Articles

  • Glazing

    Writing Out Recipes

    - by Pete Pinnell

     I’m a “dump cook.” I may start with a recipe, but my natural instinct is to treat it as a starting point for improvisation. I enjoy playing in the kitchen and following any impulse that happens to strike me. Because of this, the quality of my cooking is admittedly uneven. When I happen to get it right, my very supportive

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  • Forming Techniques

    Making Altered Pots & Lids

    - by Bill Van Gilder

    Necessary Supplies one 2-lb.-8-oz. weight of clay (for the pot) one 1-lb. weight of clay (for lid) one 8-oz. weight of clay (for handles) one 8″ or 10″ bat a stiff rib tool an undercut tool a small sponge and water a cut-off wire a fettling knife a rolling pin two 1/4″ thick wooden sticks a rasp or edge-rounding tool

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  • Interviews

    The Guadalupe Arch

    - by Lana Wilson

    After only two visits to Maclovio Rojas, a very poor border community in Tijuana, Mexico, Judith Nicolaidis accepted the casual offer to start a ceramics program there. Women founded the community in 1987 and, in spite of its poverty, they had built a Women’s Center, an Art Center, and a Community Center. Nicolaidis, a full-time ceramics profes- sor, had done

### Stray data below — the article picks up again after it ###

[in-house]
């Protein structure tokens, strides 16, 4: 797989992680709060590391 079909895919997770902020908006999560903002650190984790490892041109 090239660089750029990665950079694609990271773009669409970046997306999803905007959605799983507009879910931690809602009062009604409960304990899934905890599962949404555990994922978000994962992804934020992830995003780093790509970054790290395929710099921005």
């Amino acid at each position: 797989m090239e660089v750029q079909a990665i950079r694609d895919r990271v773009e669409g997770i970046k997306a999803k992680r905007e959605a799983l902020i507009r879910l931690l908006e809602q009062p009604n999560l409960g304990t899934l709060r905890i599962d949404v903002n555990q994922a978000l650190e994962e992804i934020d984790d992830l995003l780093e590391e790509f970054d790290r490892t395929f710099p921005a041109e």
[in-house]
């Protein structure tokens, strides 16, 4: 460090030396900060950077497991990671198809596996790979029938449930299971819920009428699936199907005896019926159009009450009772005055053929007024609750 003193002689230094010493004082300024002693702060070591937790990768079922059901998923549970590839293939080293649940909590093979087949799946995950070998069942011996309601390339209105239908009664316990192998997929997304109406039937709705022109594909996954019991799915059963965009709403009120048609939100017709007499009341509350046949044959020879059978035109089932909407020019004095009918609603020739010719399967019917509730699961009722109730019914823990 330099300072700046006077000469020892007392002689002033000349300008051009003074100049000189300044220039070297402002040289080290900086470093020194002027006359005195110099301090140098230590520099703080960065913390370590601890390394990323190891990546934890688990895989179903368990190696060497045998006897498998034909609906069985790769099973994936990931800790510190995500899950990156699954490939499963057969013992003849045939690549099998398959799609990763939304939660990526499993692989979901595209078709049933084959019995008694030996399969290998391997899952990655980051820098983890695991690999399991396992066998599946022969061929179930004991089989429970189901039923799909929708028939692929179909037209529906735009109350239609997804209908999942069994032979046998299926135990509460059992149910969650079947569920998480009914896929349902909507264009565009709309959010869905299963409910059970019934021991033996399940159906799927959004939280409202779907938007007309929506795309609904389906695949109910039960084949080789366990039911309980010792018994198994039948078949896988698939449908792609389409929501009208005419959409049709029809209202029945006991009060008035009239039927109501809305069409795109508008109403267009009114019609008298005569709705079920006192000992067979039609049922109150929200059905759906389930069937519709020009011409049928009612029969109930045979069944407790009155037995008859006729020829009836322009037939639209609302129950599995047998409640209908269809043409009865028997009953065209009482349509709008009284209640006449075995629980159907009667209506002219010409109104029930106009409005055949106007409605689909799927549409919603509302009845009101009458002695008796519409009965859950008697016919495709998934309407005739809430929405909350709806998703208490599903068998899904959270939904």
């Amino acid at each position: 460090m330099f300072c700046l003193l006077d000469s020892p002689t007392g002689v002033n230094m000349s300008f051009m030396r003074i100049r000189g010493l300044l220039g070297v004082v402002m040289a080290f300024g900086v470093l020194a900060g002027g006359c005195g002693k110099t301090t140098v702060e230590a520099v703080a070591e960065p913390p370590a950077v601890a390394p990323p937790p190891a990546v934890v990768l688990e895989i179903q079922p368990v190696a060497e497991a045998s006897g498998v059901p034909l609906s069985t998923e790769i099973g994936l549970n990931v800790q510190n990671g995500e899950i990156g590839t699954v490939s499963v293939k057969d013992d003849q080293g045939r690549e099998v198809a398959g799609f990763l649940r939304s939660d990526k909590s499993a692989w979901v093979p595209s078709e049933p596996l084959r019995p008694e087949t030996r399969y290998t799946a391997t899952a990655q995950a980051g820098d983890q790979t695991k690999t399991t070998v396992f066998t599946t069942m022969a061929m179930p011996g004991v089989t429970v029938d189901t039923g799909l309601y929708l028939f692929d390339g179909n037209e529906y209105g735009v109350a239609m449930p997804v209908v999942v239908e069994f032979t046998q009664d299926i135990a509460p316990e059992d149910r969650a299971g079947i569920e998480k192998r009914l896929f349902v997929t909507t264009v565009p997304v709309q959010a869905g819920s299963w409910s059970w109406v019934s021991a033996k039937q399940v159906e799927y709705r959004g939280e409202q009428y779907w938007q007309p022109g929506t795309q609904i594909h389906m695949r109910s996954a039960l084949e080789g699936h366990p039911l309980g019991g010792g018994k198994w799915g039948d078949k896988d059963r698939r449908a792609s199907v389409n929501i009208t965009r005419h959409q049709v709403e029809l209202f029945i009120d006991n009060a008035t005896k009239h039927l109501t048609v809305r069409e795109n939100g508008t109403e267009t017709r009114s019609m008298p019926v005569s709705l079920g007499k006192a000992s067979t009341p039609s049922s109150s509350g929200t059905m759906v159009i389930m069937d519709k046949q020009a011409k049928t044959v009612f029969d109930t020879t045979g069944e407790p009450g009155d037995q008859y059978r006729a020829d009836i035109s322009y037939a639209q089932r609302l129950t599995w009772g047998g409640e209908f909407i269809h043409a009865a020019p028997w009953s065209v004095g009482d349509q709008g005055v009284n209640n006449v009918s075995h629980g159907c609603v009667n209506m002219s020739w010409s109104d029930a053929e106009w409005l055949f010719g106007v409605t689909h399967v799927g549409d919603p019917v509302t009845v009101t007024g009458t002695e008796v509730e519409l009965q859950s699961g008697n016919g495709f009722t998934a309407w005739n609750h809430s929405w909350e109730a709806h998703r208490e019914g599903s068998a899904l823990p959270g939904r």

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  • Interviews

    An Interview with Don Reitz

    - by Derek Au

    In April, 1995, Tim Taunton, head of the ceramics department at La Grange College in La Grange, GA arranged for clay master Don Reitz to conduct a two-day workshop at the college for approximately 75 participants. En route to the workshop from his home in Clarkdale, AZ, Reitz responded to a series of interview questions posed by Clay Times associate editor Rick Berman. Following are

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  • Glazing
    Adjusting Glazes

    Adjusting Glazes

    - by Pete Pinnell

    Adjusting Glazes for Application PART 1 One of the more frustrating aspects of ceramics is glazing. Glazing is a pretty non-intuitive act: what you see is definitely not what you get. Besides that, the very act of glazing is a difficult dance that requires a person to do everything correctly and in the right order to get a perfect glaze

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  • Marketing & Business
    PROMOTING YOUR POTTERY BUSINESS

    PROMOTING YOUR POTTERY BUSINESS WITH CUSTOM SALES MATERIALS

    - by Polly Beach

    PROMOTING YOUR POTTERY BUSINESS As with any business, the potter who wants to be financially successful must give careful consideration to promoting his or her business. When just starting out, it’s a good idea to tell all your friends and any acquaintances that you now offer pottery for sale. Many businesspeople agree that a listing in the yellow pages of

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  • Articles
    Pricing Pottery

    DISPLAYING, WHOLESALING AND PRICING POTTERY